Let’s start at the beginning.
A very good place to start.
Last Sunday, Lady Gaga brought the Oscar crowd to its feet and ignited social media after belting out a medley of songs from The Sound of Music — and without a hint of irony. It was quite a moment, especially for those us who, admittedly unfairly, had never quite moved on from the eye-searing spectacle of Lady Gaga draped in slabs of raw meat for the 2010 MTV Video Music Awards.
The following morning, Kristi Capel — morning TV anchor for Cleveland’s Fox affiliate, WJW — gushed on the air over Lady Gaga’s performance, using a word that millions across the country now know she wishes she could take back.
“It’s hard to really hear her voice with all the jigaboo music that she (makes), whatever you want to call it,” Capel said. “Jigaboo,” she said again, laughing. “She has a gorgeous voice. I never knew.”
She has been apologizing for the racist slur ever since.
On Twitter: “I apologize if I offended you, I had no idea it was a word or what it meant. Thank you for watching.”
In an email to the New York Daily News: “I deeply regret my insensitive comment. I truly did not know the meaning of the word, and would never intentionally use such hurtful language. I sincerely apologize.”
On Tuesday morning’s show: “I just want to take a moment to address a comment that I made yesterday that got a lot of attention. It’s important for me to let you know that I deeply regret my insensitive comment. And I truly did not know the meaning of the word and would never intentionally use such hurtful language.”
Capel says she didn’t know the word is racist.
I believe her.
I don’t know Capel, who is 31 and a relative newcomer to Cleveland journalism. I have, however, met her 58-year-old co-anchor, Wayne Dawson, a number of times over the years. Dawson is black and an ordained minister. He is professional and respectful — and nobody’s fool. He was sitting next to Capel when she used the racist word. I looked to him — and to his reaction — for what to make of this.
On-air he was clearly taken aback when Capel said it, but he did not react with anger, nor did he try to embarrass her. As The Plain Dealer’s Mark Dawidziak reported, the next day Dawson supported his colleague on-air.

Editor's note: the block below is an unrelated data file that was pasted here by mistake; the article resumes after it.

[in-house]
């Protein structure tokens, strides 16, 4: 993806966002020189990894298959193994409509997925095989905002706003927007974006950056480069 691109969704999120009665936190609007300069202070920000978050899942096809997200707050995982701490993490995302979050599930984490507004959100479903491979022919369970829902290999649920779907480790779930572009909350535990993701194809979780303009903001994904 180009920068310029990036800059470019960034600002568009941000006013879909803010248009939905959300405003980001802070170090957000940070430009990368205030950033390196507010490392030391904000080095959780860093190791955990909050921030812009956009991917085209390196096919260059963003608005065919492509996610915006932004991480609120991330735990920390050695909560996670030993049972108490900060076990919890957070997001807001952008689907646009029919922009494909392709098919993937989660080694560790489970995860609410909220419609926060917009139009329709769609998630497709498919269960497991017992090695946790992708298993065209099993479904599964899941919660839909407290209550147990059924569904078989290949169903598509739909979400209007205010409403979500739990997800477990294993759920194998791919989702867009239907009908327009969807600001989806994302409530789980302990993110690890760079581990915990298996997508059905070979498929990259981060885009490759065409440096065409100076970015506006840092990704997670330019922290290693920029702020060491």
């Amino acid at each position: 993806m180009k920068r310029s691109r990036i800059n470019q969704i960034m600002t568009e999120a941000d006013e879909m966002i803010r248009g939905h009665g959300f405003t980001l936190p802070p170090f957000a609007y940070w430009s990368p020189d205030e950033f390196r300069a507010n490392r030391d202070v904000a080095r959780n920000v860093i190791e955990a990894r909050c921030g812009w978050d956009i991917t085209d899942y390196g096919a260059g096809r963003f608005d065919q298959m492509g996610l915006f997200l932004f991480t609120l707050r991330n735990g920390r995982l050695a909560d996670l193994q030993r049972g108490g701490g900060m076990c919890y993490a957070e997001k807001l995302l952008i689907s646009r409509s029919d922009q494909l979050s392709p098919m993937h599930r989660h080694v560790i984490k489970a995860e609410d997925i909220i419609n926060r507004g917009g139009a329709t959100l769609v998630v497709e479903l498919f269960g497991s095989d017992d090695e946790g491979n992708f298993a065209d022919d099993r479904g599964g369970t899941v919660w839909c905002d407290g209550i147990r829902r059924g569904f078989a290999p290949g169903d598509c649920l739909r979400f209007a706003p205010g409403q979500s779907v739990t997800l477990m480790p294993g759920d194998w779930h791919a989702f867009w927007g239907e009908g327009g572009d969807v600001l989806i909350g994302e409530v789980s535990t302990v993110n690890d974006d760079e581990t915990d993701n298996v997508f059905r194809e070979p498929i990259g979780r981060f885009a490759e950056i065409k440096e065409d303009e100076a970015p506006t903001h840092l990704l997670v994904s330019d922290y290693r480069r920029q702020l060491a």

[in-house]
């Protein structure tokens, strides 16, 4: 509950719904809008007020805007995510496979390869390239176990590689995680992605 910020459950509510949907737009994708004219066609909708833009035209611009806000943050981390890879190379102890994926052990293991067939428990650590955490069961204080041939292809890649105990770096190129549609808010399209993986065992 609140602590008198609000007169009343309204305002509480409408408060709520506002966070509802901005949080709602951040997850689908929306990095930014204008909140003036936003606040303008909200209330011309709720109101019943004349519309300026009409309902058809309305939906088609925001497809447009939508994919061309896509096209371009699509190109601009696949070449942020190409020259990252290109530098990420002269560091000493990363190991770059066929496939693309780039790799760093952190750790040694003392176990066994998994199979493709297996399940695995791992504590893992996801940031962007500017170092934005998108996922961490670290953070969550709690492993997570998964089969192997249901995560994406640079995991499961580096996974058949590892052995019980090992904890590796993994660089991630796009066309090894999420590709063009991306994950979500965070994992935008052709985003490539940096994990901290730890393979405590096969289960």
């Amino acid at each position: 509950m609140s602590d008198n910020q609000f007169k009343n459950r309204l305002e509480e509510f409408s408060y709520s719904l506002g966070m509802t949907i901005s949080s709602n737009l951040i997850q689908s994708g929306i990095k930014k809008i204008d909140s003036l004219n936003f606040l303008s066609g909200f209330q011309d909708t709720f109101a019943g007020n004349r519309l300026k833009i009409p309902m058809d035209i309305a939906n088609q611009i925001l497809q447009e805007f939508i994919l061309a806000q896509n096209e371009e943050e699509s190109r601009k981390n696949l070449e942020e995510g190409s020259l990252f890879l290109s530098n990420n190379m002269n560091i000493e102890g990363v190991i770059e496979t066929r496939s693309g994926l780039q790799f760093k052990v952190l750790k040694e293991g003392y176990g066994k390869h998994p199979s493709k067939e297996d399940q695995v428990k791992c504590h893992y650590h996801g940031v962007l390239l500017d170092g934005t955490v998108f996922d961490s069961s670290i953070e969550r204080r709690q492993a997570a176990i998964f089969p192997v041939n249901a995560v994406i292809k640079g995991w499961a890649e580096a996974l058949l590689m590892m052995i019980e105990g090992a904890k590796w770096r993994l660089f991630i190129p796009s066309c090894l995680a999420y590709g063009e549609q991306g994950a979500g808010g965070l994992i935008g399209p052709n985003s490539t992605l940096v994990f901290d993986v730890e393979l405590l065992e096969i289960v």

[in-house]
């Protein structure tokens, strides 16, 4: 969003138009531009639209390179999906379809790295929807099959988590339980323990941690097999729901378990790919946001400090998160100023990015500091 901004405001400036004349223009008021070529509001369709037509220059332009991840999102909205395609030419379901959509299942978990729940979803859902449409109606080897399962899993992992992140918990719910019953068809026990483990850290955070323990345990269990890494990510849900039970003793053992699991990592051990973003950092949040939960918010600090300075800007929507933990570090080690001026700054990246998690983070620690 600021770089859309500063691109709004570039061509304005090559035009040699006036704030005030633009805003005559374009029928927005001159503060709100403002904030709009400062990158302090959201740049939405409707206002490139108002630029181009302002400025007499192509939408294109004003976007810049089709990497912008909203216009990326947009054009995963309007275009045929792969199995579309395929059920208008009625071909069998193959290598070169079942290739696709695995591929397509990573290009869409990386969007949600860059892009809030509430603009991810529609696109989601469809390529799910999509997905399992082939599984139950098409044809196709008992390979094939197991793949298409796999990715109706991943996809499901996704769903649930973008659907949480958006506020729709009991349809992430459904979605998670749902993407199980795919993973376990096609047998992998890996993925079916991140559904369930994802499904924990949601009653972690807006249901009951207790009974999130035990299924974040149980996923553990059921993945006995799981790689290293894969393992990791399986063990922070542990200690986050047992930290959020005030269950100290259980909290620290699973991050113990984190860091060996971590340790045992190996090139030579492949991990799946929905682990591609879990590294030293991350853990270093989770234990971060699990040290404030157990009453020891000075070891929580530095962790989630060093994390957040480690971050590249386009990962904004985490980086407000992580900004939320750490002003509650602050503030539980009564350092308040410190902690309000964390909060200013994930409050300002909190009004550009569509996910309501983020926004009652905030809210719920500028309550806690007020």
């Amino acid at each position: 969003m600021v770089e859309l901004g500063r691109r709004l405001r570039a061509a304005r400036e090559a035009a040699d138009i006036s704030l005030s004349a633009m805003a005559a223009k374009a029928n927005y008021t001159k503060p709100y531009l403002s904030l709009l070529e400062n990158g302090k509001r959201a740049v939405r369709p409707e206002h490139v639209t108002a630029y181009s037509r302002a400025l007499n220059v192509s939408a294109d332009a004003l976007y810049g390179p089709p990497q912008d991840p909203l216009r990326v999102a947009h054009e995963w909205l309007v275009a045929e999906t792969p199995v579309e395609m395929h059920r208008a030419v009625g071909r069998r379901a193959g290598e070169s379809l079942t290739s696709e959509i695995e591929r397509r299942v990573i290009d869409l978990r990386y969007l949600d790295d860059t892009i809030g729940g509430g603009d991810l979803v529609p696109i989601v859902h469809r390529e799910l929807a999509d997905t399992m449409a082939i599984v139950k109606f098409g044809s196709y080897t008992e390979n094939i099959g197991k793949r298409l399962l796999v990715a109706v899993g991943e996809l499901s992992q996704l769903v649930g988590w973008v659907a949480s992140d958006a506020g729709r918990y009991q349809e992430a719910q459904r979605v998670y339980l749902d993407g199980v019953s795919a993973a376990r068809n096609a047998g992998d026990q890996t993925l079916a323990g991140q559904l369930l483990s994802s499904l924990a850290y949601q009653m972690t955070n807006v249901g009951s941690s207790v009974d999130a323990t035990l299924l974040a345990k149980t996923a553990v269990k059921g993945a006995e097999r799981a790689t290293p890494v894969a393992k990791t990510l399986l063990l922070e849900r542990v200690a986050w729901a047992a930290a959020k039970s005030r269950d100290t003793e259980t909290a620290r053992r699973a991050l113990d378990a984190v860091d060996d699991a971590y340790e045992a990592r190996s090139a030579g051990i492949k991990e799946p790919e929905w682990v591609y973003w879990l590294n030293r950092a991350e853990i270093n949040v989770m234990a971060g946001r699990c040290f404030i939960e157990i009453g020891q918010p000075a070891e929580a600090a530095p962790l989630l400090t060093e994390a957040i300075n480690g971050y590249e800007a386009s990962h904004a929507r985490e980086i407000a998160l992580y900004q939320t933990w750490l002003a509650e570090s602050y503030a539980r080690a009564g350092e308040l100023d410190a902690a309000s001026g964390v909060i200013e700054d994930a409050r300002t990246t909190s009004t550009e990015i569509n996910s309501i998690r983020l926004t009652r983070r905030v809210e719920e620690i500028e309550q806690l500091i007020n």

“You know, it’s just one of those unfortunate things that happen,” he said. “It happens to everybody. I’ve been working with you for three years, so I think I know your heart. And I know you didn’t mean it.
“And I also know your family. You and your whole family came to my ordination. … And you all had a great time. So I know you didn’t mean it. So my thing is that you learn from it, you move on. It’s time to forgive and move on. My prayer is that our viewers forgive and move on because she’s a good girl. She really, really is. And I know you wouldn’t say anything like that knowing, but things happen.”
Like many in my generation, I know the ugly history of that word, and I know never to use it. However, I’ve spent the past two days asking dozens of young adults whether they knew what the word means, and overwhelmingly they have told me they’d never before heard it.
This is not to say that others, particularly people of color, should not be offended. It’s not up to me, a middle-aged white woman, to determine what bothers somebody else, and it’s never OK to use racist language.
Where I draw the line is when strangers who have never met Kristi Capel claim to know the contents of her heart and deem her racist. She made a mistake. Her apology seems sincere. She is suffering the consequences of public shame. We can banish her to the shadows — and my, how we love these momentary grasps at superiority — or we can learn right along with her.
In a statement released Tuesday, WJW’s news director, Andy Fishman, said that the station removed Capel from the anchor desk for the rest of the week and that she had met with a group of black pastors “to begin the process of reflecting on the gravity of this incident.” The pastors are on it. I know from long experience as a journalist in Cleveland the good that can come from that.
I asked to interview Capel, but Fishman said no one is interviewing her right now. I do hope those reins loosen soon. Nobody but Kristi Capel should speak for Kristi Capel. And we should be willing to listen. If we are ever to heal from the racial tensions smoldering in this city, we have got to start believing in the power of second chances.
Connie Schultz is a Pulitzer Prize-winning columnist and an essayist for Parade magazine. She is the author of two books, including “…and His Lovely Wife,” which chronicled the successful race of her husband, Sherrod Brown, for the U.S. Senate. To find out more about Connie Schultz (firstname.lastname@example.org) and read her past columns, please visit the Creators Syndicate Web page at www.creators.com.